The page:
• Jane Williams

Why if you've watched 'After Life' you may have the wrong impression of therapy

You may have seen the recent series ‘After Life’, written by and starring Ricky Gervais. If not, it’s a real rollercoaster: funny, heart wrenching, deeply sad and ultimately a very human story. It’s a very powerful exploration of his character Tony’s life and grief after his wife’s death from cancer. I should give a health warning that it tackles some big themes: loss; suicide; addiction and the meaning and purpose that different people find in life. There’s also a very lovely dog in it…

Tony goes to see a therapist to support him in his grief. Yes, this is a darkly comic series and there was certainly comedy in how the therapist behaved in the sessions. As a counsellor watching it though, I found myself alternately shouting at the telly and hiding behind a cushion.

There are often ‘interesting’ portrayals of therapy on the big and small screens. After Life certainly highlights what not to expect from a counsellor: Tony’s therapist was rude, overbearing, talked about himself a lot, gave his client opinions and advice and didn’t listen to him. Here are three things that I hope you can expect from counselling with me:

1) A counsellor will really listen to what you need to say. The experience of someone’s undivided attention can be a rare thing in our age of devices and distraction. The therapist in ‘After Life’ spent some of the sessions scrolling on his phone. Obviously this was an extreme example for comic effect, but it helped me to reflect on how I listen to clients. I listen to what clients say, yes, but I listen for what feelings may be beneath the words, and I reflect back to the client what I am hearing. A simple act of hearing your own words, thoughts and feelings summarised and offered back to you can be very powerful. It can give you a chance to stop, breathe and consider. To explore patterns and sometimes have those ‘lightbulb moments’ of insight. And no, I won’t be scrolling through my phone.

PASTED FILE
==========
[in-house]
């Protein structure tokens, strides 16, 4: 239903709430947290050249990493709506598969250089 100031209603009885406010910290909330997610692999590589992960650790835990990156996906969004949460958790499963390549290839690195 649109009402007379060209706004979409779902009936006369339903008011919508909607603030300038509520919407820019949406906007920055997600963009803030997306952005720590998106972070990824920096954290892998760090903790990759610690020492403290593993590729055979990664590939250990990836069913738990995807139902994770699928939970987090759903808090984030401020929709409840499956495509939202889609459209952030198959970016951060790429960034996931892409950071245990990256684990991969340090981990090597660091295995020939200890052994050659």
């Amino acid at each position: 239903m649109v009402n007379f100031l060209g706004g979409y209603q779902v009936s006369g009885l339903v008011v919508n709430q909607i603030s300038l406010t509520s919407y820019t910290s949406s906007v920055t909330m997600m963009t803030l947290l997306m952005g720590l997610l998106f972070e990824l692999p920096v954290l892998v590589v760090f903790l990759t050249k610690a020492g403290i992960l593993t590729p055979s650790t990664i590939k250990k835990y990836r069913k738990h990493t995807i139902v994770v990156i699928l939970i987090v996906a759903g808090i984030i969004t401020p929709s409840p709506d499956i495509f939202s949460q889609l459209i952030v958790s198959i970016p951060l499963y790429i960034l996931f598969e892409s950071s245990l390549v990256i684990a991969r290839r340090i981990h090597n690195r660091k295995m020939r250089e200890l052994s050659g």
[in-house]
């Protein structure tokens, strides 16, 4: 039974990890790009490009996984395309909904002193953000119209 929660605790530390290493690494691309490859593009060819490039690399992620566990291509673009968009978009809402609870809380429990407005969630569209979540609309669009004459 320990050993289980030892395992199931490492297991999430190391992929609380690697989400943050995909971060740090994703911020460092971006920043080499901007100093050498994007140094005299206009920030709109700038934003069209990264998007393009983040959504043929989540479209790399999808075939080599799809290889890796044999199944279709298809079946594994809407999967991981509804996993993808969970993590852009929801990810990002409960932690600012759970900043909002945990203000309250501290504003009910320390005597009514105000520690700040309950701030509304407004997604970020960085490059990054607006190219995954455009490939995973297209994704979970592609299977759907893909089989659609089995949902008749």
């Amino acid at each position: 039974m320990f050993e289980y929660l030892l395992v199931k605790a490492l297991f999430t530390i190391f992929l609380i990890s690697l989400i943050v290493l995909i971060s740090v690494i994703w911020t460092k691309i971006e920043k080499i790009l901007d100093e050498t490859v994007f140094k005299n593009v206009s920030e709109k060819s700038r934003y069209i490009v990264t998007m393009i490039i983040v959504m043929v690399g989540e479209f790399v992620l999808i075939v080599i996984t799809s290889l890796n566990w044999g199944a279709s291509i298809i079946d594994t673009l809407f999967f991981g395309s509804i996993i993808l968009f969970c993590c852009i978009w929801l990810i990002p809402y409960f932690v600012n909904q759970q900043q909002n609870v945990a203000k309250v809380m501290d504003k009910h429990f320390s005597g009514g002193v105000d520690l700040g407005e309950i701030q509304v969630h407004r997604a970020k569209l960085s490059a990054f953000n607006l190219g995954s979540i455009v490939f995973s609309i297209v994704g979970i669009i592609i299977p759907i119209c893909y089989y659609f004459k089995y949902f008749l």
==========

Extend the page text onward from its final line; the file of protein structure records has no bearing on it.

2) A counsellor is not there to judge you. You may be coming to counselling to explore past or current feelings, thoughts, relationships or experiences. A counsellor listens, helps you to explore patterns and encourages you to reflect. A counsellor accepts you, just as you are, and creates a safe space for you to say things that you might not be able to say to anyone else. We don’t judge you for feeling how you are, or for things that have happened. That acceptance and the fact that we are two people, meeting together to explore what you need to, can be very empowering and healing.

3) A counsellor doesn’t give their opinions or advice about your situation. Cue Tony’s therapist saying ‘well, it’s about time you got over it really isn’t it’. Oh my goodness. My starting point is that a client is always the expert on their own life. Perhaps it sounds clichéd, but we really are all unique: so many things come together to make us the people that we are. My role is to help you to explore what’s going on for you, believing that the answers that you may be looking for come from inside you. Sometimes it’s just about learning to listen to ourselves. Time with a counsellor can help you to make the space to do that. What I can do is be alongside you while you explore, notice and be curious about what has brought you for counselling and to find a way forward.

I hope that this gives you an insight into my perspective about counselling. If this sounds like the sort of approach that you would find helpful, you can give me a call to arrange a first session.

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